Yesterday, the Apache Foundation let loose it’s first major release of the apache web server since 2.2 was put out in 2005. I think it’s pretty fair to say that the Internet has changed a bit since 2005 — and it was time for a major refresh of the world’s most popular http server. You can see Apache’s announcement here.

At Voxel, we support, tune and scale some of the web’s largest Internet sites.  In doing so, we’ve found an increasing need to replace or augment Apache’s HTTP with a web or proxy server more purpose-built for speed of delivery of simple HTTP connections.  We’ve often implemented NGINX or Varnish to service end-user HTTP connections and relegated Apache to backend functions or more generic workloads.  These alternative HTTP servers bring with them a host of features around caching and proxy management that Apache hasn’t, until now, been able to support.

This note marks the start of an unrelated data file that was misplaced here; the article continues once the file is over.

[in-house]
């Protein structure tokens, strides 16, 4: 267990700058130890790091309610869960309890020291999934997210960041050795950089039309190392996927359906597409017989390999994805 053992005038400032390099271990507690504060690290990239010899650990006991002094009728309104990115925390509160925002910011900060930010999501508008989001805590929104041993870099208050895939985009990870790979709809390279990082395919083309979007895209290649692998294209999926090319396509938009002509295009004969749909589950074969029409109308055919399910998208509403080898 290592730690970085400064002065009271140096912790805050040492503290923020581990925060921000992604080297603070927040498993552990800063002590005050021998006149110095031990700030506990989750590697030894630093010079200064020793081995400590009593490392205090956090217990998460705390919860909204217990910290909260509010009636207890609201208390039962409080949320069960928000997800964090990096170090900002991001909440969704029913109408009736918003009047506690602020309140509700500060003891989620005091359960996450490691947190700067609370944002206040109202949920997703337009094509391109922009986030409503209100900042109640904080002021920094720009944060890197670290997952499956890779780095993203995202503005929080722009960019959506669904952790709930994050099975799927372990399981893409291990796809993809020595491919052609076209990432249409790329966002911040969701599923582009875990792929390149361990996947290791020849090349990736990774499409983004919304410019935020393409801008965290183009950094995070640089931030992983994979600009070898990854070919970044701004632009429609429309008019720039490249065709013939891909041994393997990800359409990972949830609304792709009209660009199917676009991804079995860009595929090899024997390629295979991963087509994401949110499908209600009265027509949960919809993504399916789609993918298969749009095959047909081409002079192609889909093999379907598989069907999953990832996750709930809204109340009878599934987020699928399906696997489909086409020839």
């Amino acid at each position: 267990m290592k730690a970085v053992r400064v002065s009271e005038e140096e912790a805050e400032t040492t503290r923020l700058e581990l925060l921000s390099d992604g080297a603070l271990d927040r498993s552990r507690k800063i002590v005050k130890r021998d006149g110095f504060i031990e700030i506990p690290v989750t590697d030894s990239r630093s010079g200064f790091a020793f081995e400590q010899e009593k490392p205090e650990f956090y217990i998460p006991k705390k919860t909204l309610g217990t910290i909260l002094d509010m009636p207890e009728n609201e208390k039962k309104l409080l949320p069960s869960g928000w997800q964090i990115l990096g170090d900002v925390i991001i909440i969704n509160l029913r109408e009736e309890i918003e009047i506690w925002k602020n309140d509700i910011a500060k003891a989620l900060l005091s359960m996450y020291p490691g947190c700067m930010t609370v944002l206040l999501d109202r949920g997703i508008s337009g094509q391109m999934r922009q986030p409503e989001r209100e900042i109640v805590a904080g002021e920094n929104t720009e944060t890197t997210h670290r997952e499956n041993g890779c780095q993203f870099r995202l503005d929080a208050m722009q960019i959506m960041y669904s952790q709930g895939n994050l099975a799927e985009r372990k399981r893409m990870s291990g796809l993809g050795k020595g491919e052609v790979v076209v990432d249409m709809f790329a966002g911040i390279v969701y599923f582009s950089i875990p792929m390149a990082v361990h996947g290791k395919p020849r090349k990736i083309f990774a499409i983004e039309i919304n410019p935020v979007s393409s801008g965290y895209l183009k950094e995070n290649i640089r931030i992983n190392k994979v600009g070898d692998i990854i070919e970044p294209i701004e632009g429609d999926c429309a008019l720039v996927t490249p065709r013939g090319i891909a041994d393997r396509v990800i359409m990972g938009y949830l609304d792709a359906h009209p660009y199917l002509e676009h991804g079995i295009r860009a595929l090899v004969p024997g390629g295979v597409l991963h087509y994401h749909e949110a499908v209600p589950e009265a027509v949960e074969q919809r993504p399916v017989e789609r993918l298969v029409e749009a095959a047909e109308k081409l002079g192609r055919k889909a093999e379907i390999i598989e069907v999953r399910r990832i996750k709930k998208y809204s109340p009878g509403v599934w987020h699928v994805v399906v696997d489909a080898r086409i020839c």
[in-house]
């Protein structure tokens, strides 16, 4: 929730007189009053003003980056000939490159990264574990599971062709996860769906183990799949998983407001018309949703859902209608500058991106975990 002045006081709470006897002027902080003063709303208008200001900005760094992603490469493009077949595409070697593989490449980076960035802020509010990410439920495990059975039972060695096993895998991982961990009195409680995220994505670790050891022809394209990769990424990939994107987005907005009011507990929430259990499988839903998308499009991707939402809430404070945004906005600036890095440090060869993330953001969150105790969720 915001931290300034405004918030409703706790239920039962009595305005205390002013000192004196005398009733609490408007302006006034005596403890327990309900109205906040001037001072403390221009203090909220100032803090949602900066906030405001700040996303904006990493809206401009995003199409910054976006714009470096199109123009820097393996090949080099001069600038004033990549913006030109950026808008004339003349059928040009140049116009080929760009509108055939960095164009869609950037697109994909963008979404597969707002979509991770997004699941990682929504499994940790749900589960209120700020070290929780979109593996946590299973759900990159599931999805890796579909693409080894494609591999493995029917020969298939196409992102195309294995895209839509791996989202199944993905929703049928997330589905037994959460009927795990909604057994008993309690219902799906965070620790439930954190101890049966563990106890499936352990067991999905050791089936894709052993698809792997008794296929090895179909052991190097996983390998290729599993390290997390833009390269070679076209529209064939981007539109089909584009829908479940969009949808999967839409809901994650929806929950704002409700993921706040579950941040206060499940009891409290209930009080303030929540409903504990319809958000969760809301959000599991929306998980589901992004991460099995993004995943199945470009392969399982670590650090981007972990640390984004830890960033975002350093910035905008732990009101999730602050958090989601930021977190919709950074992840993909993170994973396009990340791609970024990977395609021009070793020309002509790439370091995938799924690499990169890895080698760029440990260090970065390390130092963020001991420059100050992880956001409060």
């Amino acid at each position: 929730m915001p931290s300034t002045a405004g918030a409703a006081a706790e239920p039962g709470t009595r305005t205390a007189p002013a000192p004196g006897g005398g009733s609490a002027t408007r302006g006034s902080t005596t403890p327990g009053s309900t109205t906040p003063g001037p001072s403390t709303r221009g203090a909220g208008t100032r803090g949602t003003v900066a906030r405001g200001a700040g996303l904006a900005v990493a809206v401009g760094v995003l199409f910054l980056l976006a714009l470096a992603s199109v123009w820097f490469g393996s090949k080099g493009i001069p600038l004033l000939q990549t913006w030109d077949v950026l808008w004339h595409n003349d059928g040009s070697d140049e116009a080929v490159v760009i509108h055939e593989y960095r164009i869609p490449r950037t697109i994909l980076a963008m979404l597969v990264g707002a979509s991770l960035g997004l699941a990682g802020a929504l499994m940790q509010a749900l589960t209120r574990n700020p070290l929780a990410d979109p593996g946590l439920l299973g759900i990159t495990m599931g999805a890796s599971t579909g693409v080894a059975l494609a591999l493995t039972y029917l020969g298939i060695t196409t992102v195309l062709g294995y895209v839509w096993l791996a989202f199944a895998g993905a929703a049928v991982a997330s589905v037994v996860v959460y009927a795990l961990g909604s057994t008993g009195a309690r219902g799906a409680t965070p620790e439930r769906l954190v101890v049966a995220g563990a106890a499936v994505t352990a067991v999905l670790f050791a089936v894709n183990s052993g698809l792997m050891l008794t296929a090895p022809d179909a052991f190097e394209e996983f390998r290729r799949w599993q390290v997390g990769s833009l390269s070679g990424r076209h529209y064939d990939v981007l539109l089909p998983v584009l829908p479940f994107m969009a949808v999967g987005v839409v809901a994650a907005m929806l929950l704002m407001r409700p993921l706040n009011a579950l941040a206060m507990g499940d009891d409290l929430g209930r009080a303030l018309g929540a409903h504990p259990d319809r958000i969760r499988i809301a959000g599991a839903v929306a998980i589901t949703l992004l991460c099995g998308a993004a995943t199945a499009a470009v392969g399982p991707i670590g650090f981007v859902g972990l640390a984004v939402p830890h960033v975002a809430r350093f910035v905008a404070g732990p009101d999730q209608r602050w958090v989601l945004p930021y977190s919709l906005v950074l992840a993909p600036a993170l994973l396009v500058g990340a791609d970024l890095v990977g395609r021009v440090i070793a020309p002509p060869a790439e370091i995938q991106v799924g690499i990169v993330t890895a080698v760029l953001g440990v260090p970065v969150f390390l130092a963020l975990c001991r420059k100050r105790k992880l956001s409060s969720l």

Apache has been known as the “gold standard” in stability and compatability in web servers since I started in the web hosting world in 2001 — but the demands of increased traffic, faster end user experience and more complex web pages have pushed the envelope of what Apache could do compared to newer entrants in the market.  In fact, as of January 2012, NGINX overtook IIS as the #2 web server for active sites on the Internet – clocking in at about 10% of active websites.  With that said, Apache is still king, commanding an impressive 65% of all active sites and looking through the new feature list, I’m pretty excited to see Apache gain ground on some of the most wanted additional bells and whistles for performance.

We’ll be testing out this latest build of Apache in our lab and looking for inclusion in the Voxel Server Environment (VSE) OS build.  We’ll keep you posted.